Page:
Gukcheongsa Temple – 국청사 (Geumjeong-gu, Busan)


The three tier pagoda at Gukcheongsa Temple in Geumjeong-gu, Busan.

Hello Again Everyone!!

Gukcheongsa Temple is located on the southern portion of Mt. Geumjeongsan in Busan. Gukcheongsa Temple is also just south of the Geumjeongsan Fortress walls. Gukcheongsa Temple was first constructed by the famed monk Uisang-daesa (625-702) during the Silla Dynasty. The temple was also used as a strategic military command post for the Buddhist warrior monks against the invading Japanese during the Imjin War (1592-98). Later, in 1982, a three tier pagoda that sits out in front of the main temple grounds, and in a pond, was constructed to console the spirits of Buddhist monks that gave up their lives to defend Gukcheongsa Temple.

You approach Gukcheongsa Temple up one of the roads that connects it to the mountainside Sanseong community. The first thing to greet you is a stout two pillar Iljumun Gate that is colourfully painted. A little further up the temple road and to the right, you’ll notice the beautiful temple pond with the three tier pagoda in the centre of it. Surrounding the overgrown pond are various stone statues that include Jijang-bosal (The Bodhisattva of the Afterlife).

A little further along, and past the temple parking lot, are the main temple buildings at Gukcheongsa Temple. But before you enter the main temple courtyard, you’ll notice an old monks’ residence that is no longer used. Have a look at its unique stone exterior.

Finally facing the Daeung-jeon main hall at Gukcheongsa Temple, you’ll notice two buildings book-ending the main hall. These are the new monks’ dorms and the visitors’ centre. The exterior walls to this hall are adorned with masterful Ox-Herding murals, as well as the Bodhidharma and the myth behind the wooden moktak. As for inside the main hall, you’ll be greeted by a beautiful triad of statues that rest on the main altar. Sitting in the centre is Seokgamoni-bul (The Historical Buddha). He’s joined on either side by Munsu-bosal (The Bodhisattva of Wisdom) and Bohyeon-bosal (The Bodhisattva of Power). To the left of the main altar triad is an older Shinjung Taenghwa guardian mural. And to the right is a newer mural dedicated to Jijang-bosal.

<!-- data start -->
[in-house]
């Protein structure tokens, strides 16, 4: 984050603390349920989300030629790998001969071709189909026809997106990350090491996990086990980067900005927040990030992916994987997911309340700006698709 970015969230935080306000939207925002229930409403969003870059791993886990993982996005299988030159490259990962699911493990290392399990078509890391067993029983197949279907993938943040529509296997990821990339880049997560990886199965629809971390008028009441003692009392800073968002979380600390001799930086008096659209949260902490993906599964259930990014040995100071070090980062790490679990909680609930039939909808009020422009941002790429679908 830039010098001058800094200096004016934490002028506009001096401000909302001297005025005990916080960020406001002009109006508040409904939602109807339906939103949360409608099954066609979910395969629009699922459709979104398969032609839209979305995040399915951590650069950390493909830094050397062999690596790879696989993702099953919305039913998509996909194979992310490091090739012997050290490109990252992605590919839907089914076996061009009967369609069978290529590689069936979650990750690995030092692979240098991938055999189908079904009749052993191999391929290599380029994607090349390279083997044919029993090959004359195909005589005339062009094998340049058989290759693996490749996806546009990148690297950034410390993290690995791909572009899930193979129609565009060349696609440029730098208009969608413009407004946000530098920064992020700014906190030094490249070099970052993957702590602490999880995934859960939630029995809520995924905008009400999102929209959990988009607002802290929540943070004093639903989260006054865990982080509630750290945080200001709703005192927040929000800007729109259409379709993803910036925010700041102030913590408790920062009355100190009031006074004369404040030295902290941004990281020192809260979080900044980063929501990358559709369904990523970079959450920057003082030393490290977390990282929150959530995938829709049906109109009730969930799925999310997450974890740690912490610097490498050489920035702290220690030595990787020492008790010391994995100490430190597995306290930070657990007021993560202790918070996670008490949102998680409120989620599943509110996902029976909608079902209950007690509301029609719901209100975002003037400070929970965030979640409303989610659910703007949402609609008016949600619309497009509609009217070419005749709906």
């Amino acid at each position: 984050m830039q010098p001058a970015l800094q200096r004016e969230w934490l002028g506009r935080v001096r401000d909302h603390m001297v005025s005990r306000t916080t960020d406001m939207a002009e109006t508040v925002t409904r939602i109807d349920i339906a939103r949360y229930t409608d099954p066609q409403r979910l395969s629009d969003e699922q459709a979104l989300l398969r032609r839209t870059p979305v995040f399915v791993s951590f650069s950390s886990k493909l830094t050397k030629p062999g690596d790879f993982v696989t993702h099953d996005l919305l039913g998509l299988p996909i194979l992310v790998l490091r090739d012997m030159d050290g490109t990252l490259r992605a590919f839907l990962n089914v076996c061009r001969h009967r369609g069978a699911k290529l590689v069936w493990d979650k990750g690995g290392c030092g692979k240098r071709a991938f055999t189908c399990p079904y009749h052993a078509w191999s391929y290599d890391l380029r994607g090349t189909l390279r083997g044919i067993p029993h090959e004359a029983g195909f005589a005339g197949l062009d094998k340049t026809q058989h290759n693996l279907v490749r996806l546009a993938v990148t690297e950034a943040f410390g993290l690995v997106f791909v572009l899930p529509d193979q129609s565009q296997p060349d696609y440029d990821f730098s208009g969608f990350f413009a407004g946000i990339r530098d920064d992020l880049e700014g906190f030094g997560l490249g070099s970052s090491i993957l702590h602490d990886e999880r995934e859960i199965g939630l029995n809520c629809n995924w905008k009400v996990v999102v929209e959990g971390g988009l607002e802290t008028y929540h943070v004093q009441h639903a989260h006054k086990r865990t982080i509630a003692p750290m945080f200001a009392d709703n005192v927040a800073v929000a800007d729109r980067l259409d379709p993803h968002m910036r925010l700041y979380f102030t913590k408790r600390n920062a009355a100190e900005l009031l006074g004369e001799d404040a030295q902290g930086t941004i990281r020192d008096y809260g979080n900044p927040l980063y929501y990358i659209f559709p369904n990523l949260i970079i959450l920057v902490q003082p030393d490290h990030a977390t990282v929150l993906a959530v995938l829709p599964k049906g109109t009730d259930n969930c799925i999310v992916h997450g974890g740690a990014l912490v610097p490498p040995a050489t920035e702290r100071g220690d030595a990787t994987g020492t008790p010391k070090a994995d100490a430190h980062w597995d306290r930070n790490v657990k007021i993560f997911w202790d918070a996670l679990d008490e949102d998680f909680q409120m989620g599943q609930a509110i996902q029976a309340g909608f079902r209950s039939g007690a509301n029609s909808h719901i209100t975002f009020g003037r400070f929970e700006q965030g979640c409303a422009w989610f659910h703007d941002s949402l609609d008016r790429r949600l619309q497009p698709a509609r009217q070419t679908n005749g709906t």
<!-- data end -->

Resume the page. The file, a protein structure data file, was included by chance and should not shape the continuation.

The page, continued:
The only other shrine hall to visit at Gukcheongsa Temple is the Samseong-gak shaman shrine hall to the left rear of the Daeung-jeon Hall. The exterior walls are adorned with a majestic tiger mural, as well as a mural dedicated to the myth of the golden well on top of Mt. Geumjeongsan. As for inside this shaman shrine hall, there are three rather plain murals dedicated to Sanshin (The Mountain Spirit), Chilseong (The Seven Stars), and Dokseong (The Lonely Saint).

HOW TO GET THERE: To get to Gukcheongsa Temple, you’ll first have to travel to Hwamyeong subway station on the second line (#235). From here, you’ll have to catch a Busan city bus from the Deokcheon Rotary. Take the Busan city bus identified as “Sanseong – 산성”. Ride this bus until you get to the centre of the mountain community of Sanseong, which will probably take 15 to 20 minutes. Nearing the outskirts of this community, get off near a large bathroom complex (yes, you heard me correctly). Facing this community bathroom, head in the direction that your back faces. You’ll see a small brown marker sign that directs you towards the northern gate (북문) of the Busan Mountain Fortress (Geumjeongsanseong). Follow this road for one kilometres. Along the way, you’ll come across Gukcheongsa Temple to your right. You’ll know you’re in the right place when you see the sort of out of place Iljumun Gate for the temple.